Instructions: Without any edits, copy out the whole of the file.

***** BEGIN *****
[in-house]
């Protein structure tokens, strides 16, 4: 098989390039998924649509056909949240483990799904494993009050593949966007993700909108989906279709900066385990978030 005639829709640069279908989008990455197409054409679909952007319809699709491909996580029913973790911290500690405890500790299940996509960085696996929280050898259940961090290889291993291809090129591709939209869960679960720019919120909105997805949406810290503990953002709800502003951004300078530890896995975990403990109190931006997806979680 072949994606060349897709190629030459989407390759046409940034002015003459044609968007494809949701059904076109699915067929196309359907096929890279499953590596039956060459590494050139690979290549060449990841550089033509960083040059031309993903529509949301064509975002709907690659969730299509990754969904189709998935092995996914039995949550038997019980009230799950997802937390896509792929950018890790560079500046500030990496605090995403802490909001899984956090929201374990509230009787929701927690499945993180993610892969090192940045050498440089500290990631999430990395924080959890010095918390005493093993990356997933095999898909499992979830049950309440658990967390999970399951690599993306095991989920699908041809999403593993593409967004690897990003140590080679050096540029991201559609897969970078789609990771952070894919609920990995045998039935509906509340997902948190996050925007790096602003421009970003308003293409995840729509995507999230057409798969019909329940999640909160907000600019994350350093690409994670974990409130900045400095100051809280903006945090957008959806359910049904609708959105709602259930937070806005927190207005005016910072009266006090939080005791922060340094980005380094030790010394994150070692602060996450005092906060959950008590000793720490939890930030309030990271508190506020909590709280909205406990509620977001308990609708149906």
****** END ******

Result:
[in-house]
């Protein structure tokens, strides 16, 4: 098989390039998924649509056909949240483990799904494993009050593949966007993700909108989906279709900066385990978030 005639829709640069279908989008990455197409054409679909952007319809699709491909996580029913973790911290500690405890500790299940996509960085696996929280050898259940961090290889291993291809090129591709939209869960679960720019919120909105997805949406810290503990953002709800502003951004300078530890896995975990403990109190931006997806979680 072949994606060349897709190629030459989407390759046409940034002015003459044609968007494809949701059904076109699915067929196309359907096929890279499953590596039956060459590494050139690979290549060449990841550089033509960083040059031309993903529509949301064509975002709907690659969730299509990754969904189709998935092995996914039995949550038997019980009230799950997802937390896509792929950018890790560079500046500030990496605090995403802490909001899984956090929201374990509230009787929701927690499945993180993610892969090192940045050498440089500290990631999430990395924080959890010095918390005493093993990356997933095999898909499992979830049950309440658990967390999970399951690599993306095991989920699908041809999403593993593409967004690897990003140590080679050096540029991201559609897969970078789609990771952070894919609920990995045998039935509906509340997902948190996050925007790096602003421009970003308003293409995840729509995507999230057409798969019909329940999640909160907000600019994350350093690409994670974990409130900045400095100051809280903006945090957008959806359910049904609708959105709602259930937070806005927190207005005016910072009266006090939080005791922060340094980005380094030790010394994150070692602060996450005092906060959950008590000793720490939890930030309030990271508190506020909590709280909205406990509620977001308990609708149906």